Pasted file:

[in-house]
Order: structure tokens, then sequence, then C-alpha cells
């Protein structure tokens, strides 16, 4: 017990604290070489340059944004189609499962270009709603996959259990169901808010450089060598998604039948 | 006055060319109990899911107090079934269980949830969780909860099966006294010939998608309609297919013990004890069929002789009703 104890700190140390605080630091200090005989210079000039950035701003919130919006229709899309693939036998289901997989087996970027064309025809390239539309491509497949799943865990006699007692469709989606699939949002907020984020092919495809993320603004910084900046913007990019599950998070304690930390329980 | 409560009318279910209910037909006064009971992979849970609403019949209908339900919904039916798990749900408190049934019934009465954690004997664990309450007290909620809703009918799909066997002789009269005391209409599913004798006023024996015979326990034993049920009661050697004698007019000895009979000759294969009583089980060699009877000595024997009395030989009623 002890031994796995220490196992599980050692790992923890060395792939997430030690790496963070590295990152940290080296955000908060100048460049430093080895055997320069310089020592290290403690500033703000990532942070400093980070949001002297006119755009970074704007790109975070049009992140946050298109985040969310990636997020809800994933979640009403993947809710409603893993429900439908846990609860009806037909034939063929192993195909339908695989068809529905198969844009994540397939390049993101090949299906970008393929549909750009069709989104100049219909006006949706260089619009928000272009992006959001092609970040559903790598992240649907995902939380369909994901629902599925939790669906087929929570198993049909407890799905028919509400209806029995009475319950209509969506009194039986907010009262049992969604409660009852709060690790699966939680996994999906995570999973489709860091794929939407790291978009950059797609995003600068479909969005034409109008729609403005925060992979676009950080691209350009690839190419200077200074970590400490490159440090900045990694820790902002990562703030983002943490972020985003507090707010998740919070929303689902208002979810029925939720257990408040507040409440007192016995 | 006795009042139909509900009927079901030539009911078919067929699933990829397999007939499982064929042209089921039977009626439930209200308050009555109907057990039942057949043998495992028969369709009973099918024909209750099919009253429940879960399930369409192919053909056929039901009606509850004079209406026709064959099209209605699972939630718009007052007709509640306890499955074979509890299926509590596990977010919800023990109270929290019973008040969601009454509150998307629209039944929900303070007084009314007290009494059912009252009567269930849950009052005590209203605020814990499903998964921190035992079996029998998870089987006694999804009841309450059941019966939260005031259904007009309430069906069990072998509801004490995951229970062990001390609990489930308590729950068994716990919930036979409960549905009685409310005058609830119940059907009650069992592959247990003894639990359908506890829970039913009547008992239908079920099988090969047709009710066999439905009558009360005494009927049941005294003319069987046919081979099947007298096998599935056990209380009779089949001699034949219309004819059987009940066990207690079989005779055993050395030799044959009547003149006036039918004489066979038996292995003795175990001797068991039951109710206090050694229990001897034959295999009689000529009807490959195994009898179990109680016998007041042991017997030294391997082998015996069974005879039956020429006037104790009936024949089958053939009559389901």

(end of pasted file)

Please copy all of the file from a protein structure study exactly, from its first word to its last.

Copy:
[in-house]
Order: structure tokens, then sequence, then C-alpha cells
């Protein structure tokens, strides 16, 4: 017990604290070489340059944004189609499962270009709603996959259990169901808010450089060598998604039948 | 006055060319109990899911107090079934269980949830969780909860099966006294010939998608309609297919013990004890069929002789009703 104890700190140390605080630091200090005989210079000039950035701003919130919006229709899309693939036998289901997989087996970027064309025809390239539309491509497949799943865990006699007692469709989606699939949002907020984020092919495809993320603004910084900046913007990019599950998070304690930390329980 | 409560009318279910209910037909006064009971992979849970609403019949209908339900919904039916798990749900408190049934019934009465954690004997664990309450007290909620809703009918799909066997002789009269005391209409599913004798006023024996015979326990034993049920009661050697004698007019000895009979000759294969009583089980060699009877000595024997009395030989009623 002890031994796995220490196992599980050692790992923890060395792939997430030690790496963070590295990152940290080296955000908060100048460049430093080895055997320069310089020592290290403690500033703000990532942070400093980070949001002297006119755009970074704007790109975070049009992140946050298109985040969310990636997020809800994933979640009403993947809710409603893993429900439908846990609860009806037909034939063929192993195909339908695989068809529905198969844009994540397939390049993101090949299906970008393929549909750009069709989104100049219909006006949706260089619009928000272009992006959001092609970040559903790598992240649907995902939380369909994901629902599925939790669906087929929570198993049909407890799905028919509400209806029995009475319950209509969506009194039986907010009262049992969604409660009852709060690790699966939680996994999906995570999973489709860091794929939407790291978009950059797609995003600068479909969005034409109008729609403005925060992979676009950080691209350009690839190419200077200074970590400490490159440090900045990694820790902002990562703030983002943490972020985003507090707010998740919070929303689902208002979810029925939720257990408040507040409440007192016995 | 006795009042139909509900009927079901030539009911078919067929699933990829397999007939499982064929042209089921039977009626439930209200308050009555109907057990039942057949043998495992028969369709009973099918024909209750099919009253429940879960399930369409192919053909056929039901009606509850004079209406026709064959099209209605699972939630718009007052007709509640306890499955074979509890299926509590596990977010919800023990109270929290019973008040969601009454509150998307629209039944929900303070007084009314007290009494059912009252009567269930849950009052005590209203605020814990499903998964921190035992079996029998998870089987006694999804009841309450059941019966939260005031259904007009309430069906069990072998509801004490995951229970062990001390609990489930308590729950068994716990919930036979409960549905009685409310005058609830119940059907009650069992592959247990003894639990359908506890829970039913009547008992239908079920099988090969047709009710066999439905009558009360005494009927049941005294003319069987046919081979099947007298096998599935056990209380009779089949001699034949219309004819059987009940066990207690079989005779055993050395030799044959009547003149006036039918004489066979038996292995003795175990001797068991039951109710206090050694229990001897034959295999009689000529009807490959195994009898179990109680016998007041042991017997030294391997082998015996069974005879039956020429006037104790009936024949089958053939009559389901």